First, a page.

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Danish higher education reforms, including a controversial 2003 university law, praised by Karolinska head
Denmark could be a role-model for Nordic research suggests the rector of the prestigious Karolinska Institute, Harriet Wallberg-Henriksson. Danish reforms involving merging higher education institutes, re-focusing the Ministry of Education and a longer term strategy are working, she says in the Swedish newspaper Dagens Nyheter.
Several of the reforms cited in the interview have been heavily criticised in Denmark, and by other international observers.
An analysis by the Karolinska Institute showed that between 1995 and 2011, Denmark had more research articles ranked among the world’s top five pct than the UK and Sweden. And last year the research coordination organisation Nordforsk found that Danish researchers are cited 27 pct more frequently than the world average, compared with 13 pct for Sweden, 8 pct for Norway and 5 pct for Finland.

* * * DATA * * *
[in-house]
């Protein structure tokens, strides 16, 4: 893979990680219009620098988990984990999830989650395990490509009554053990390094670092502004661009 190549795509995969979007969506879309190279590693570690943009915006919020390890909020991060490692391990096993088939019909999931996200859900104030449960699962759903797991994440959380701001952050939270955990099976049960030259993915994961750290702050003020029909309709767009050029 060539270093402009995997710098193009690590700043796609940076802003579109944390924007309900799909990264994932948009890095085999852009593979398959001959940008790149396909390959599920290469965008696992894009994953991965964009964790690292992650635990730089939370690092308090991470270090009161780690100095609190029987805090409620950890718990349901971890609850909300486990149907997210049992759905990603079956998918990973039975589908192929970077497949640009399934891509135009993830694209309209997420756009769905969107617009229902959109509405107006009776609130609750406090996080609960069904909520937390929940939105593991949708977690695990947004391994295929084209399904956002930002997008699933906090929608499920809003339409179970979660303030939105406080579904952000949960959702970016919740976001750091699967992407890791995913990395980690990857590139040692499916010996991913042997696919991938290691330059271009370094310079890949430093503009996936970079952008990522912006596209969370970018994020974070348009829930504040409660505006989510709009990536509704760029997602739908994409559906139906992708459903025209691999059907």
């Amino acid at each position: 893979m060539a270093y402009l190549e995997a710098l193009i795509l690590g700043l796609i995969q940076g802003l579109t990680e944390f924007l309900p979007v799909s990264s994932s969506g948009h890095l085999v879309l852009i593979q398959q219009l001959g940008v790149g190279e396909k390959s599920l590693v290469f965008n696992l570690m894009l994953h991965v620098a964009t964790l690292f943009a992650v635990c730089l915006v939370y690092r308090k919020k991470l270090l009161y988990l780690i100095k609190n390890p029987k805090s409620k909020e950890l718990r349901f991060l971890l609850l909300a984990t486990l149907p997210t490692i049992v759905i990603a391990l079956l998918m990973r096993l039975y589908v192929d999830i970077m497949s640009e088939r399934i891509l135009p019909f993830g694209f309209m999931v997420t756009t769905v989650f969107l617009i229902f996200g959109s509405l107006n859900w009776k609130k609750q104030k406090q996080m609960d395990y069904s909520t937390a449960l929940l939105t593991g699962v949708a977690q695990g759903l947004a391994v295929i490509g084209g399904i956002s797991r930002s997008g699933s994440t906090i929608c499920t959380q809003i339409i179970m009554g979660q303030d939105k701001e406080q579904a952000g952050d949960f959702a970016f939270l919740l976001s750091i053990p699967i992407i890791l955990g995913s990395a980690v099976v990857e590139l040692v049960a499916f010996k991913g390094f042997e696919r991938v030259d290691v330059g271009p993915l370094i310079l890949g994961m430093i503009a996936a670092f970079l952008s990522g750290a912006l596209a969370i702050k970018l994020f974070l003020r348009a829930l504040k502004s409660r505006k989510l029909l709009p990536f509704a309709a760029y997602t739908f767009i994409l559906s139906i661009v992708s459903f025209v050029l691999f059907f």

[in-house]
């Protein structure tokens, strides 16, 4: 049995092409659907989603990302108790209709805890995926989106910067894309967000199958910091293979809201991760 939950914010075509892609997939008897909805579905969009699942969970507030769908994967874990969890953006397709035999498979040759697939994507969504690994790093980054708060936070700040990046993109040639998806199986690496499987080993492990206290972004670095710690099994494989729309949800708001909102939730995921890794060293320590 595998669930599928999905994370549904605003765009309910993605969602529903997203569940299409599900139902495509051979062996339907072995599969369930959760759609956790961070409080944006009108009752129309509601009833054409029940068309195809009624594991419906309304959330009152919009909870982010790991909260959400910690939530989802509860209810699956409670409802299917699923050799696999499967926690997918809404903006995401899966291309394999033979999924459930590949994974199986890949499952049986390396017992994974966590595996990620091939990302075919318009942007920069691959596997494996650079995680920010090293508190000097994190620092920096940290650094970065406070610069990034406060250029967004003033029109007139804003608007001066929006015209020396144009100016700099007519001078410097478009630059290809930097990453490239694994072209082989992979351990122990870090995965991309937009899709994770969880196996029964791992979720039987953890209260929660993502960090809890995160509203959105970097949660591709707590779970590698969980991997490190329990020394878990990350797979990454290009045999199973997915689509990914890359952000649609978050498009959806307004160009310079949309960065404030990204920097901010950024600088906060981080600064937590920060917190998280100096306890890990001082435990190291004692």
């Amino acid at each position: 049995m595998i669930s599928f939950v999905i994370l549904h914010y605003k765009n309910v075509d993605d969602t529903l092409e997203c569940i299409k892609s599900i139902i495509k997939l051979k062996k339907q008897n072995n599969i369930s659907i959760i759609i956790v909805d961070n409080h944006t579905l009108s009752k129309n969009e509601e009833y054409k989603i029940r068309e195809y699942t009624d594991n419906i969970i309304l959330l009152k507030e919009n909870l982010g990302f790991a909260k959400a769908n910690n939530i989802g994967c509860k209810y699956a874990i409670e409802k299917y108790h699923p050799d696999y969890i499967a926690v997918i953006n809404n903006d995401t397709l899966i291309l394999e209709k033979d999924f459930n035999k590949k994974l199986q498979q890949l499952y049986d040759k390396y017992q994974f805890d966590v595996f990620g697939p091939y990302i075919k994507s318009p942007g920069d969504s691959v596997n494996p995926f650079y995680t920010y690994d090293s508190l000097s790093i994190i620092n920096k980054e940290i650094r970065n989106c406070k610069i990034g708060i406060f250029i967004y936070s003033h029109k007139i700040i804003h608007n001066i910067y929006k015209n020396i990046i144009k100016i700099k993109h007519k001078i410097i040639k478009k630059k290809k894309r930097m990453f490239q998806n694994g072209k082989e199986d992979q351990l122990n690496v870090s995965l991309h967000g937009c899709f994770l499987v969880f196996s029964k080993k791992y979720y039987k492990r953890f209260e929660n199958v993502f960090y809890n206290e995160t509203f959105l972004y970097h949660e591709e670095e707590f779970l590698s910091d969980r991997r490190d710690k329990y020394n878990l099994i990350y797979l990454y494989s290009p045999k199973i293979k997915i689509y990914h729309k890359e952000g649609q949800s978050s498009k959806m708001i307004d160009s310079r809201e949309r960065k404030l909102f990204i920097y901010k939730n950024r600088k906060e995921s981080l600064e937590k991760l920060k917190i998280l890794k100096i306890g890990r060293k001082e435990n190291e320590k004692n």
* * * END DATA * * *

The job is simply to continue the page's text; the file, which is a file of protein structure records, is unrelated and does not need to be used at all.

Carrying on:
»Long-term investments in research are the key for successful research,« Wallberg-Henriksson argues. »Swedish research is suffering from splitting and short-term measures.«
Both Finland and Denmark have set-up long term research and innovation councils with Finland’s including the Prime-Minister. While Sweden and Norway use a mixture of short-term advisory boards and policy advice from research councils writes University World News.
In Denmark the government has appointed a permanent research-political council, independent from political parties, universities, or research councils.
»The council is mandated to work out strategies for research and innovation for considerably longer periods than four years« Wallberg-Henriksson continues, suggesting it is a key reason for Danish success.
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